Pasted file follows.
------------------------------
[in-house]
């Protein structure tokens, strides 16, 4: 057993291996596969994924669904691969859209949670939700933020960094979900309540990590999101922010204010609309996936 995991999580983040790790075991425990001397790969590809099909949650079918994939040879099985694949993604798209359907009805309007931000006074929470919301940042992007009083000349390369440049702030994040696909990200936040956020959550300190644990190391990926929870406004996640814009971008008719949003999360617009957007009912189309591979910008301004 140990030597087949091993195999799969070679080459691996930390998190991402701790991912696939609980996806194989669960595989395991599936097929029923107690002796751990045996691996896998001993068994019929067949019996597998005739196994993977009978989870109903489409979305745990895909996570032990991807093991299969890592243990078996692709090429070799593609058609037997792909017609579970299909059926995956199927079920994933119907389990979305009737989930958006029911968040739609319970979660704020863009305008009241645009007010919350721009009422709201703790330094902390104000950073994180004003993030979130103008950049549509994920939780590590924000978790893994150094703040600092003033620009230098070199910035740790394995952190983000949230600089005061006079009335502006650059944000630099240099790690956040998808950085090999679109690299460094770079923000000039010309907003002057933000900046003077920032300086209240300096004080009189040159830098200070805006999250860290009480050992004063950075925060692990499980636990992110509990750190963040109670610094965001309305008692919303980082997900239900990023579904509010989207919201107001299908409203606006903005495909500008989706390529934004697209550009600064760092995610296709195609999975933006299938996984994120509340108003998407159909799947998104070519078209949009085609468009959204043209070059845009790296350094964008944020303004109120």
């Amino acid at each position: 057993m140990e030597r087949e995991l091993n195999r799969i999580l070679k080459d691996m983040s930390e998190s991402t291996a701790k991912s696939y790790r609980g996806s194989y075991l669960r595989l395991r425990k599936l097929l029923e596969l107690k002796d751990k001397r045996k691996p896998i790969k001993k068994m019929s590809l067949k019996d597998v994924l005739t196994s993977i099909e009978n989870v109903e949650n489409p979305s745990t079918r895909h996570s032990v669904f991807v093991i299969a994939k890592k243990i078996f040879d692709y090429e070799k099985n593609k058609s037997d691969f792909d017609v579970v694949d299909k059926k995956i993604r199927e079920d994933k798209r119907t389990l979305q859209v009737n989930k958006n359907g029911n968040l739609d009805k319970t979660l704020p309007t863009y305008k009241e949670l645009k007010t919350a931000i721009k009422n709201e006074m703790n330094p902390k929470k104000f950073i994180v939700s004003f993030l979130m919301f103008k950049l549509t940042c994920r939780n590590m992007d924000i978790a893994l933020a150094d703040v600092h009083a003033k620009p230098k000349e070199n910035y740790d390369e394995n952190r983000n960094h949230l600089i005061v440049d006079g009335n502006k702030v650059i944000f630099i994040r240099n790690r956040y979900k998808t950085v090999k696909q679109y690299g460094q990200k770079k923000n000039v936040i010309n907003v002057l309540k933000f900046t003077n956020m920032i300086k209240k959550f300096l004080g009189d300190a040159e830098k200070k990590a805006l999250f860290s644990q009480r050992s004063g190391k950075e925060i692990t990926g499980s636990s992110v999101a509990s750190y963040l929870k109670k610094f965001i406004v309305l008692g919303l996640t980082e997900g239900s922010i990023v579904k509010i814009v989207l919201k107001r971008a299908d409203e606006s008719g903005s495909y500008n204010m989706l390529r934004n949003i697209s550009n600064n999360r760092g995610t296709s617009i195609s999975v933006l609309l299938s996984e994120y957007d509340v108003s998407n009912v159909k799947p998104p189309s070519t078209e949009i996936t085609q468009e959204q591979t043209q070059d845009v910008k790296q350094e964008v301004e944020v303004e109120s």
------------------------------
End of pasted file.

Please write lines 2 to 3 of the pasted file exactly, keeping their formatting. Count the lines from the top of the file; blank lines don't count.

């Protein structure tokens, strides 16, 4: 057993291996596969994924669904691969859209949670939700933020960094979900309540990590999101922010204010609309996936 995991999580983040790790075991425990001397790969590809099909949650079918994939040879099985694949993604798209359907009805309007931000006074929470919301940042992007009083000349390369440049702030994040696909990200936040956020959550300190644990190391990926929870406004996640814009971008008719949003999360617009957007009912189309591979910008301004 140990030597087949091993195999799969070679080459691996930390998190991402701790991912696939609980996806194989669960595989395991599936097929029923107690002796751990045996691996896998001993068994019929067949019996597998005739196994993977009978989870109903489409979305745990895909996570032990991807093991299969890592243990078996692709090429070799593609058609037997792909017609579970299909059926995956199927079920994933119907389990979305009737989930958006029911968040739609319970979660704020863009305008009241645009007010919350721009009422709201703790330094902390104000950073994180004003993030979130103008950049549509994920939780590590924000978790893994150094703040600092003033620009230098070199910035740790394995952190983000949230600089005061006079009335502006650059944000630099240099790690956040998808950085090999679109690299460094770079923000000039010309907003002057933000900046003077920032300086209240300096004080009189040159830098200070805006999250860290009480050992004063950075925060692990499980636990992110509990750190963040109670610094965001309305008692919303980082997900239900990023579904509010989207919201107001299908409203606006903005495909500008989706390529934004697209550009600064760092995610296709195609999975933006299938996984994120509340108003998407159909799947998104070519078209949009085609468009959204043209070059845009790296350094964008944020303004109120």
């Amino acid at each position: 057993m140990e030597r087949e995991l091993n195999r799969i999580l070679k080459d691996m983040s930390e998190s991402t291996a701790k991912s696939y790790r609980g996806s194989y075991l669960r595989l395991r425990k599936l097929l029923e596969l107690k002796d751990k001397r045996k691996p896998i790969k001993k068994m019929s590809l067949k019996d597998v994924l005739t196994s993977i099909e009978n989870v109903e949650n489409p979305s745990t079918r895909h996570s032990v669904f991807v093991i299969a994939k890592k243990i078996f040879d692709y090429e070799k099985n593609k058609s037997d691969f792909d017609v579970v694949d299909k059926k995956i993604r199927e079920d994933k798209r119907t389990l979305q859209v009737n989930k958006n359907g029911n968040l739609d009805k319970t979660l704020p309007t863009y305008k009241e949670l645009k007010t919350a931000i721009k009422n709201e006074m703790n330094p902390k929470k104000f950073i994180v939700s004003f993030l979130m919301f103008k950049l549509t940042c994920r939780n590590m992007d924000i978790a893994l933020a150094d703040v600092h009083a003033k620009p230098k000349e070199n910035y740790d390369e394995n952190r983000n960094h949230l600089i005061v440049d006079g009335n502006k702030v650059i944000f630099i994040r240099n790690r956040y979900k998808t950085v090999k696909q679109y690299g460094q990200k770079k923000n000039v936040i010309n907003v002057l309540k933000f900046t003077n956020m920032i300086k209240k959550f300096l004080g009189d300190a040159e830098k200070k990590a805006l999250f860290s644990q009480r050992s004063g190391k950075e925060i692990t990926g499980s636990s992110v999101a509990s750190y963040l929870k109670k610094f965001i406004v309305l008692g919303l996640t980082e997900g239900s922010i990023v579904k509010i814009v989207l919201k107001r971008a299908d409203e606006s008719g903005s495909y500008n204010m989706l390529r934004n949003i697209s550009n600064n999360r760092g995610t296709s617009i195609s999975v933006l609309l299938s996984e994120y957007d509340v108003s998407n009912v159909k799947p998104p189309s070519t078209e949009i996936t085609q468009e959204q591979t043209q070059d845009v910008k790296q350094e964008v301004e944020v303004e109120s």